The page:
Israeli Arab Lawmakers Meet Security Minister, Demand Plan to Curb Violence in Community

Joint List chairman Ayman Odeh said that while progress was made in the three-hour meeting, 'it is far from satisfying the will of Arab citizens'

Joint List's Ayman Odeh and Ahmad Tibi arrive at the meeting with Public Security Minister Gilad Erdan, October 10, 2019.
Tomer Appelbaum

Arab Israeli lawmakers met with Public Security Gilad Erdan and police officials on Thursday to discuss what they said was law enforcement's failure to tackle violent crime in their community, the subject of ongoing protests.

In the meeting, the leaders of the Joint List alliance of four Arab-majority parties – lawmakers Ayman Odeh, Ahmad Tibi, Mansour Abbas and Mtanes Shehadeh – called for the formulation of a government plan to tackle crime in Arab communities. According to Tibi, Erdan agreed to the idea in principle but said such a plan needs to be approved in the national budget, and said he would bring up the matter with Prime Minister Benjamin Netanyahu.

Mudar Yunis, chairman of the Forum of the Heads of Arab Local Authorities, and Majdal Krum Mayor Salim Salibi also took part in the meeting, which came after a convoy of hundreds of vehicles traveled to the Prime Minister's Office to protest.

The meeting, which lasted an unexpected three hours, included a presentation on police efforts to curb crime in Arab communities. Interim Police Commissioner Moti Cohen told participants of plans to conduct an operation to collect illegal weapons in November, adding that police are working hard to combat violence against women.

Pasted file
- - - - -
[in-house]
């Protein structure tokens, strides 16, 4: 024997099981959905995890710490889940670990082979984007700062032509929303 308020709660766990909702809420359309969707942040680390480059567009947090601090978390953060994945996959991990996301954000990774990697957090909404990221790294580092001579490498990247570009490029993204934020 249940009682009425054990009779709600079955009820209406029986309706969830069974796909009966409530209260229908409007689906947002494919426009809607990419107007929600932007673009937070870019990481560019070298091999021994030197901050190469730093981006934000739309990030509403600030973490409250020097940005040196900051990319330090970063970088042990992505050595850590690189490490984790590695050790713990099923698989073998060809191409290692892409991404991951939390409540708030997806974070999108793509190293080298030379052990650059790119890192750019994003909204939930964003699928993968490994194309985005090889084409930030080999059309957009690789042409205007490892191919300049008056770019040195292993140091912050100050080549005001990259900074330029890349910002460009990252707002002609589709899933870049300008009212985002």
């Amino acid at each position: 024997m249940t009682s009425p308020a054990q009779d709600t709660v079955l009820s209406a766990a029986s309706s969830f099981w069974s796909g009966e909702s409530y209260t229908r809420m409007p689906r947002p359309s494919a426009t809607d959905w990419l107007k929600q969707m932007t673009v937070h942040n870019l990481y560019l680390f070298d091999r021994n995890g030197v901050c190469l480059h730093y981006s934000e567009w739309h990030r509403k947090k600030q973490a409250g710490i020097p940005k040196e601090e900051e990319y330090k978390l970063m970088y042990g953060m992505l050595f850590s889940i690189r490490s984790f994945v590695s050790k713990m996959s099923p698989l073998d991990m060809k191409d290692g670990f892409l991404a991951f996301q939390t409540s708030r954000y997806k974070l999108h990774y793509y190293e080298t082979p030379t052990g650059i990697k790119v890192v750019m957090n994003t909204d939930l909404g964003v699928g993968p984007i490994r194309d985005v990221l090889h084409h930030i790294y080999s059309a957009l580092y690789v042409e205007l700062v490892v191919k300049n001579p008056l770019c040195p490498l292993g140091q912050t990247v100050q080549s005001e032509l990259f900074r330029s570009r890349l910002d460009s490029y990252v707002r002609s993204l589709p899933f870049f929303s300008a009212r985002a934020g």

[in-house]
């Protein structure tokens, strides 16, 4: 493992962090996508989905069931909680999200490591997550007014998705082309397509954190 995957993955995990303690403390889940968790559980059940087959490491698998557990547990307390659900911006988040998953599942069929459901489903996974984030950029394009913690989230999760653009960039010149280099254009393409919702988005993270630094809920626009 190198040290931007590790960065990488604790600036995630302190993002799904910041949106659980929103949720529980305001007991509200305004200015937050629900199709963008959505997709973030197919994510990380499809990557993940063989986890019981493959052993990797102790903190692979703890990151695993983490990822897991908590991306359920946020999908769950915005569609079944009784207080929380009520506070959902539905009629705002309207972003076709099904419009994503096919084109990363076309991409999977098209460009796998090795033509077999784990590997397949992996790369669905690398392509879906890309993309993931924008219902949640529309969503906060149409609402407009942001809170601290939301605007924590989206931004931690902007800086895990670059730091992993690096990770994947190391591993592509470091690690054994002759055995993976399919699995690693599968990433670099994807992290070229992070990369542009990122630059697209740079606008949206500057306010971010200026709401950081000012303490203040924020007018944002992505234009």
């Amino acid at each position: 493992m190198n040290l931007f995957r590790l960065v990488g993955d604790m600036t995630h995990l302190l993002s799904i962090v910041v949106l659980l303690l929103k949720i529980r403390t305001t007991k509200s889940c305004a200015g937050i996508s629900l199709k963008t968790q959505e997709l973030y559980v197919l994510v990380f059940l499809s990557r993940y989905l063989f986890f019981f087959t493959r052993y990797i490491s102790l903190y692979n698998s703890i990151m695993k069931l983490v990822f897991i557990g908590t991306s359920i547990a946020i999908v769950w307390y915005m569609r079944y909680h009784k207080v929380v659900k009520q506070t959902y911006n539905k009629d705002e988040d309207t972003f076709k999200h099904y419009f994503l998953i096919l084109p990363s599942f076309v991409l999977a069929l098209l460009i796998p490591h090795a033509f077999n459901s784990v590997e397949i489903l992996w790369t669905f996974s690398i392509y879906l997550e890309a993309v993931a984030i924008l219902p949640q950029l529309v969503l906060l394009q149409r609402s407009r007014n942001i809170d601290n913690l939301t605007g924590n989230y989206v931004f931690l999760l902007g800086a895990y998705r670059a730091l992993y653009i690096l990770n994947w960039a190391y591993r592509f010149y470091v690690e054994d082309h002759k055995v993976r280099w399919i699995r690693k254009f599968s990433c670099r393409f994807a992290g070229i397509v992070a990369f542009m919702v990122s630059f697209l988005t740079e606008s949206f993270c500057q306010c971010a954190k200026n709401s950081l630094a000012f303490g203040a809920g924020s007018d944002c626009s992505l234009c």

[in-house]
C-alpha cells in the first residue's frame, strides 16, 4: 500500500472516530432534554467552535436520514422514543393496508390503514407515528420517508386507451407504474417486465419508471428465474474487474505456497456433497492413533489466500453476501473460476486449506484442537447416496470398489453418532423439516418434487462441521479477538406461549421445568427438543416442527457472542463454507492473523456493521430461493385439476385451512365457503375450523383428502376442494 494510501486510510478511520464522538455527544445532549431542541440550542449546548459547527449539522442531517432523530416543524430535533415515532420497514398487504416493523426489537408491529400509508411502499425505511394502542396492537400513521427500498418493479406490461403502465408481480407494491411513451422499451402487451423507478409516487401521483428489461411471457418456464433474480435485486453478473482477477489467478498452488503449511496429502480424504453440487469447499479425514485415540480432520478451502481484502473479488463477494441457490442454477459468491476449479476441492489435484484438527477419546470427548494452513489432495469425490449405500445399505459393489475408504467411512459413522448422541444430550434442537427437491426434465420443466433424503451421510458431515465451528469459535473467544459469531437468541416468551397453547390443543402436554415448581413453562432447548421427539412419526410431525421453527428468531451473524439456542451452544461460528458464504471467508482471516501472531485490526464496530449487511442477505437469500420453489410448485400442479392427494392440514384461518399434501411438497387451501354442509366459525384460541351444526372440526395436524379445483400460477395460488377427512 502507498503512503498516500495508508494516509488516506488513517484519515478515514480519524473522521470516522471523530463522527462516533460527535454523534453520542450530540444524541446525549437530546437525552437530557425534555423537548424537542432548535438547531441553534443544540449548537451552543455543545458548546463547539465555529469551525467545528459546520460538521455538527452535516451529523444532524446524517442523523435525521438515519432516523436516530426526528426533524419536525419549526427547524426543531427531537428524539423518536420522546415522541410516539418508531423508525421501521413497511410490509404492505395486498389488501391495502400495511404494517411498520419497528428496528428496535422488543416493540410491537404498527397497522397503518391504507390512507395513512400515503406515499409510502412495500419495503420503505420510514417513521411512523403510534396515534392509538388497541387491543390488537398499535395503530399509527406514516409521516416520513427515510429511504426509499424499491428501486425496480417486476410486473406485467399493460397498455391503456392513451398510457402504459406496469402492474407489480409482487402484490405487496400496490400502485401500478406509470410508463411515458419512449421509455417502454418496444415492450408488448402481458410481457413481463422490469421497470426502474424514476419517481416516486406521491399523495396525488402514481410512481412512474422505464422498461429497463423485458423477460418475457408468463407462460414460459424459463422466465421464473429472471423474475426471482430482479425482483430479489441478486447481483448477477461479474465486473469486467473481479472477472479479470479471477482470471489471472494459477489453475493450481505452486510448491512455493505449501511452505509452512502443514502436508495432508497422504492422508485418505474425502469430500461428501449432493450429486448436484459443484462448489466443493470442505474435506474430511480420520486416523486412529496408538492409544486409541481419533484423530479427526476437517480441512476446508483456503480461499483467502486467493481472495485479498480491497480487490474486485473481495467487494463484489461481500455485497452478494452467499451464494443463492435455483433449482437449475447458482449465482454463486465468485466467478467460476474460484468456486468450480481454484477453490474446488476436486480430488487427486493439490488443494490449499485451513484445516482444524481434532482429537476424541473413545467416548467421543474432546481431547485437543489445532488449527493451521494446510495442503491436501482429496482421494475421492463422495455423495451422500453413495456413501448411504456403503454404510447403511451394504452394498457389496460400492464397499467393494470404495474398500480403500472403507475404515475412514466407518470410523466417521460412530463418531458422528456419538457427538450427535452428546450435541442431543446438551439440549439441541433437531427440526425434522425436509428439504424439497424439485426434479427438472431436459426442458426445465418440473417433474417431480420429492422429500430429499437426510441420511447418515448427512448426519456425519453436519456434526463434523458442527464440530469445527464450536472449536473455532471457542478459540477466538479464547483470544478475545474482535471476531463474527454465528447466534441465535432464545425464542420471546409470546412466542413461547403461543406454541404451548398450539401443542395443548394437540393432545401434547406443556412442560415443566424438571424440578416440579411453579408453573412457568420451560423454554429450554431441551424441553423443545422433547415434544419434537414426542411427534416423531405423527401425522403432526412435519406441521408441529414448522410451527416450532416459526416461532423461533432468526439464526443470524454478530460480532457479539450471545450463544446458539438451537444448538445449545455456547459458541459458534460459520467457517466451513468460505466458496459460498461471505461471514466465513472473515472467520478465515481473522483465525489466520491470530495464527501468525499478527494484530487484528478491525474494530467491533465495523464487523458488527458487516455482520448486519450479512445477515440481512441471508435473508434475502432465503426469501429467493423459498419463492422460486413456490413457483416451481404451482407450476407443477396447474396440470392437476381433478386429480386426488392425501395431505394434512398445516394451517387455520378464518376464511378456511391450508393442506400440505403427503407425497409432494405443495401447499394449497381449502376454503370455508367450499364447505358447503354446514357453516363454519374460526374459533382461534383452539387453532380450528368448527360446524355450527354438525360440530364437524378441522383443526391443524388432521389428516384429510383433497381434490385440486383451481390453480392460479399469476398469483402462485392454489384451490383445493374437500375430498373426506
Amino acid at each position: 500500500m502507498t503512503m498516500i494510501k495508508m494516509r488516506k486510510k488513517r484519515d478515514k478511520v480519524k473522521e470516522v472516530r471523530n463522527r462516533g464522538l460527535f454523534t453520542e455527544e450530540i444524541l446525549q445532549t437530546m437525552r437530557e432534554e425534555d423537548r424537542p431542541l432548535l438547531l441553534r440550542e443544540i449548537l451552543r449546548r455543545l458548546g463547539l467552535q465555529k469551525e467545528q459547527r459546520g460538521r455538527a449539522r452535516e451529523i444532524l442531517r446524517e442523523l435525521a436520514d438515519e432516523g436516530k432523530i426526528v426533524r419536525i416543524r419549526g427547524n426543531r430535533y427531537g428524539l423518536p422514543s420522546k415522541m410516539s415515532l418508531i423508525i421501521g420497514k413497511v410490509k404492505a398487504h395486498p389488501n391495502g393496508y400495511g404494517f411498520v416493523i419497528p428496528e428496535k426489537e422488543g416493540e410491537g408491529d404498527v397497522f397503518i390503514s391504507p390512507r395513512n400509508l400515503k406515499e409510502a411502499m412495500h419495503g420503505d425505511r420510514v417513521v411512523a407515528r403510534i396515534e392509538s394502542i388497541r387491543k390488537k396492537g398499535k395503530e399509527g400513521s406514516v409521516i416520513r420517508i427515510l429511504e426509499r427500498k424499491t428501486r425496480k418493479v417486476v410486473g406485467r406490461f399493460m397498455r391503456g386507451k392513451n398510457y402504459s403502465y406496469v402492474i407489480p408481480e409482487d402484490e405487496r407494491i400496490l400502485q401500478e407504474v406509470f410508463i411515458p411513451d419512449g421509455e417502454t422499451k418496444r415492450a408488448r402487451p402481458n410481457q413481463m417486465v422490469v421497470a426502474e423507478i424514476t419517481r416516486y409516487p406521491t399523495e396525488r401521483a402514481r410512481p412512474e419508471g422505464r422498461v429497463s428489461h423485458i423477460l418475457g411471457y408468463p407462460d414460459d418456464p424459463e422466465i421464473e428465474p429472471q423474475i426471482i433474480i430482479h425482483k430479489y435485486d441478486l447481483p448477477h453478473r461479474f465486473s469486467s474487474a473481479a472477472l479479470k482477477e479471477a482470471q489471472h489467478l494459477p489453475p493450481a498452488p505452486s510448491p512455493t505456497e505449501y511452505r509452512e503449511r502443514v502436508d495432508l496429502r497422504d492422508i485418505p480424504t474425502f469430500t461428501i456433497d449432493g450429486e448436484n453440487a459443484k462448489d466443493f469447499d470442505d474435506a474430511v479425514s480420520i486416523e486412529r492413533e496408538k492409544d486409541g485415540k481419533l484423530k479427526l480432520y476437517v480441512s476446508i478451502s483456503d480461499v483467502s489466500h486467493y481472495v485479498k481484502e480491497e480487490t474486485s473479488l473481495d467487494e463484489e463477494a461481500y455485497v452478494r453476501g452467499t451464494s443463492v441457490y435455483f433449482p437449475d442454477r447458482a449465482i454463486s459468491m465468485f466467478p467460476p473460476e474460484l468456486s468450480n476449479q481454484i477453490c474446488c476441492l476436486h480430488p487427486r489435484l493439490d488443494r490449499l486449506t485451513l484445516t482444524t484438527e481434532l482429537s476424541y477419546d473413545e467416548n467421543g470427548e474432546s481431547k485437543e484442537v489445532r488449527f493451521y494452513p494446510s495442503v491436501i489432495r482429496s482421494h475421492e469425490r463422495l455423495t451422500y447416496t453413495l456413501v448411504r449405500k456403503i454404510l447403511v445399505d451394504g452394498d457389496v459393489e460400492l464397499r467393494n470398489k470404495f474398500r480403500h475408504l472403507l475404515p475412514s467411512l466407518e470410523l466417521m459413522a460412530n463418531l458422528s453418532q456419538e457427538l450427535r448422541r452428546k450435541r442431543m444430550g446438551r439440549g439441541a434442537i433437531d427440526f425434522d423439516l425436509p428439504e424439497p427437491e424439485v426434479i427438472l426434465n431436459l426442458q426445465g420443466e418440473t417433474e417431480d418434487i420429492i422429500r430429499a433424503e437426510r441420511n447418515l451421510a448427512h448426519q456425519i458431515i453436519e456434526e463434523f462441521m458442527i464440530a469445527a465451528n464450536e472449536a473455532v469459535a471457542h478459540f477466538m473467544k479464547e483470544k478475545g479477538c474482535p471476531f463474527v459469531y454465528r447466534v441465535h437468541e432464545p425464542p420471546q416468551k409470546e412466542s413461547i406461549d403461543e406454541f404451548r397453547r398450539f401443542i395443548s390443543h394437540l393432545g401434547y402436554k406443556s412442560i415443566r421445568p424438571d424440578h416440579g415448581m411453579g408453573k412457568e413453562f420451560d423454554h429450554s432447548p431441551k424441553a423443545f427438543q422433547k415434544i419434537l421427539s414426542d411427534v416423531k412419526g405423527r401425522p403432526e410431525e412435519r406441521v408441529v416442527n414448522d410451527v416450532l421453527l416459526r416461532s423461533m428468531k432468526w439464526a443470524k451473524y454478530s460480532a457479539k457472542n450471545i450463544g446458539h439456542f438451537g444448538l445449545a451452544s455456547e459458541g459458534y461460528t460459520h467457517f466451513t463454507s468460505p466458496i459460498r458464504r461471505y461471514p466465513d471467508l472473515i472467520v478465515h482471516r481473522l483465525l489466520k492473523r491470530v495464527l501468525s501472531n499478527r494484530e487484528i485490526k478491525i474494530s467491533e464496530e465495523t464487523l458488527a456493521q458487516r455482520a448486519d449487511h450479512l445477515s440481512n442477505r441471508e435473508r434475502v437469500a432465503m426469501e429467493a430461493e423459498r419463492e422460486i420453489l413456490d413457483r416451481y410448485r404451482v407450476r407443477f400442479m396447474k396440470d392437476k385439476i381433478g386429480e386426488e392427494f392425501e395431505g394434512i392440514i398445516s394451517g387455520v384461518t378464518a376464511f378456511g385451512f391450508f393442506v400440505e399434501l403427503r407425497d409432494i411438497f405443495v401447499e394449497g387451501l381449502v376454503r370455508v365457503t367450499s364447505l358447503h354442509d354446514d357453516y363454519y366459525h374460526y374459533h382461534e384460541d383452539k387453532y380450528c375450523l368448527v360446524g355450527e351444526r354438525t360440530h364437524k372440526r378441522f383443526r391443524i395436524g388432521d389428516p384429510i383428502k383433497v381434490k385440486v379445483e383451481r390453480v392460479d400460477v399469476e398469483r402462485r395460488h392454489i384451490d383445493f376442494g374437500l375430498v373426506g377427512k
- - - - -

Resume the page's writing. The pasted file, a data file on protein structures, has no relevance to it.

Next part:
Another demand raised in the meeting was a budget to place security cameras in Arab communities. The meeting also saw police officers complaining that criticism by Arab public officials was contributing to lack of trust in law enforcement.

Odeh said after the meeting that "there is certain progress in some important areas, but this is far from satisfying the will of Arab citizens."

Thursday's protest and meeting followed a string of protests over the past two weeks, spanning about 30 Arab communities throughout the country over police inaction towards crime in their towns. 

A Haaretz inquiry has revealed that the rate at which indictments have been filed in cases involving the murders of Jews in 2019 is double than those involving Israeli Arabs. Indictments have been filed in 30 percent of the cases concerning murder of Arabs – 22 of 72 killings – compared with 58 percent of the murders of Jews – 21 of 36 cases. The number does not include a resident of Jaljulyah who was shot and killed on Tuesday evening. 

Police and Arab sources said that obstacles to solving these murder cases within Arab communities include police arriving late to crime scenes and a lack of cooperation on behalf of suspects, family members and witnesses.